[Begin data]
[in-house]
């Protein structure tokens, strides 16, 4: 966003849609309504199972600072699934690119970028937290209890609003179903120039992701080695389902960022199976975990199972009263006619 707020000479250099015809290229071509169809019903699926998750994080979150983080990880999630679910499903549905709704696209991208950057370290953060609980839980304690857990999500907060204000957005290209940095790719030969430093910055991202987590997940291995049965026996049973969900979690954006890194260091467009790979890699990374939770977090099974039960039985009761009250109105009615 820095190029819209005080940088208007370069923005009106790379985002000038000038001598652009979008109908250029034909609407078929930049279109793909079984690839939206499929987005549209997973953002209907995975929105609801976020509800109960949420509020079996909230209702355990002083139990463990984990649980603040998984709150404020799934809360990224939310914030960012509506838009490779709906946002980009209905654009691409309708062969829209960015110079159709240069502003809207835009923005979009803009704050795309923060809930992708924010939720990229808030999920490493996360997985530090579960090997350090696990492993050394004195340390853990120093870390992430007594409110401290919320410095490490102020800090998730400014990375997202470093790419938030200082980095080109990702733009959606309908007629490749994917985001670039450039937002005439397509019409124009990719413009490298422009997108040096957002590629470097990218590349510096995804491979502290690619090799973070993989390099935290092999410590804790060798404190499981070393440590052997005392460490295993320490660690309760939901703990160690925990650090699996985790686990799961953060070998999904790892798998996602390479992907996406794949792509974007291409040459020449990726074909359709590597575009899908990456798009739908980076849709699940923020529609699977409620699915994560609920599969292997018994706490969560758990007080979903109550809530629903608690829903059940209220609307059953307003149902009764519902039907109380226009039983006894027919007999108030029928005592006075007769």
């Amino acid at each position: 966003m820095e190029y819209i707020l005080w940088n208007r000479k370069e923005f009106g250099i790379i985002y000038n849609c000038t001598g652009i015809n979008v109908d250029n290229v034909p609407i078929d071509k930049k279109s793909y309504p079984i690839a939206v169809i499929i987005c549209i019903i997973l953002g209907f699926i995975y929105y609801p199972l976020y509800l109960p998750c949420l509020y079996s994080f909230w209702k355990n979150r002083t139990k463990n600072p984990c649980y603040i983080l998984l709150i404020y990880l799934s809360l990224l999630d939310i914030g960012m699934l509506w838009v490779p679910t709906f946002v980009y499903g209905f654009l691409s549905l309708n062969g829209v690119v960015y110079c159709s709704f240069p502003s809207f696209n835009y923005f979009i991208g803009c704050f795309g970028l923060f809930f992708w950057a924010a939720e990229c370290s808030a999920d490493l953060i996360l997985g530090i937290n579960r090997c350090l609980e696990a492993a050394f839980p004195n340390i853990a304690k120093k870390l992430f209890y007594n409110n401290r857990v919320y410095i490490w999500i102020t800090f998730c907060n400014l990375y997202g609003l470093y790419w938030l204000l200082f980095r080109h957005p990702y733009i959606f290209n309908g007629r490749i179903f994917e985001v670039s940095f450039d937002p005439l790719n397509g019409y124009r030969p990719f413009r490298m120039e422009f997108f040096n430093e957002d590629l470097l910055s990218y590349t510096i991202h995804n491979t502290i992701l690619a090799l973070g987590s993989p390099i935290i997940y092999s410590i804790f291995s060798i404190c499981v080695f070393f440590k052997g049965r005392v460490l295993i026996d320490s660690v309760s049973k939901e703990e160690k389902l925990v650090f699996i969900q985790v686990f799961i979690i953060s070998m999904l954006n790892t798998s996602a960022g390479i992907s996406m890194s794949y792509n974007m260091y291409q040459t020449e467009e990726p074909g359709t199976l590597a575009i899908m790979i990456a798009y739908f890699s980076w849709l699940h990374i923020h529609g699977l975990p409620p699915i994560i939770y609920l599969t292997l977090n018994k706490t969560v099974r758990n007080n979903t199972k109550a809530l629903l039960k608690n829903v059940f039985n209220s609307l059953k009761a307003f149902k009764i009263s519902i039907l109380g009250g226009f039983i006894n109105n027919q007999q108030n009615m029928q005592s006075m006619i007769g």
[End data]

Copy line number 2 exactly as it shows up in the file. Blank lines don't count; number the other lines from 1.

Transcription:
């Protein structure tokens, strides 16, 4: 966003849609309504199972600072699934690119970028937290209890609003179903120039992701080695389902960022199976975990199972009263006619 707020000479250099015809290229071509169809019903699926998750994080979150983080990880999630679910499903549905709704696209991208950057370290953060609980839980304690857990999500907060204000957005290209940095790719030969430093910055991202987590997940291995049965026996049973969900979690954006890194260091467009790979890699990374939770977090099974039960039985009761009250109105009615 820095190029819209005080940088208007370069923005009106790379985002000038000038001598652009979008109908250029034909609407078929930049279109793909079984690839939206499929987005549209997973953002209907995975929105609801976020509800109960949420509020079996909230209702355990002083139990463990984990649980603040998984709150404020799934809360990224939310914030960012509506838009490779709906946002980009209905654009691409309708062969829209960015110079159709240069502003809207835009923005979009803009704050795309923060809930992708924010939720990229808030999920490493996360997985530090579960090997350090696990492993050394004195340390853990120093870390992430007594409110401290919320410095490490102020800090998730400014990375997202470093790419938030200082980095080109990702733009959606309908007629490749994917985001670039450039937002005439397509019409124009990719413009490298422009997108040096957002590629470097990218590349510096995804491979502290690619090799973070993989390099935290092999410590804790060798404190499981070393440590052997005392460490295993320490660690309760939901703990160690925990650090699996985790686990799961953060070998999904790892798998996602390479992907996406794949792509974007291409040459020449990726074909359709590597575009899908990456798009739908980076849709699940923020529609699977409620699915994560609920599969292997018994706490969560758990007080979903109550809530629903608690829903059940209220609307059953307003149902009764519902039907109380226009039983006894027919007999108030029928005592006075007769």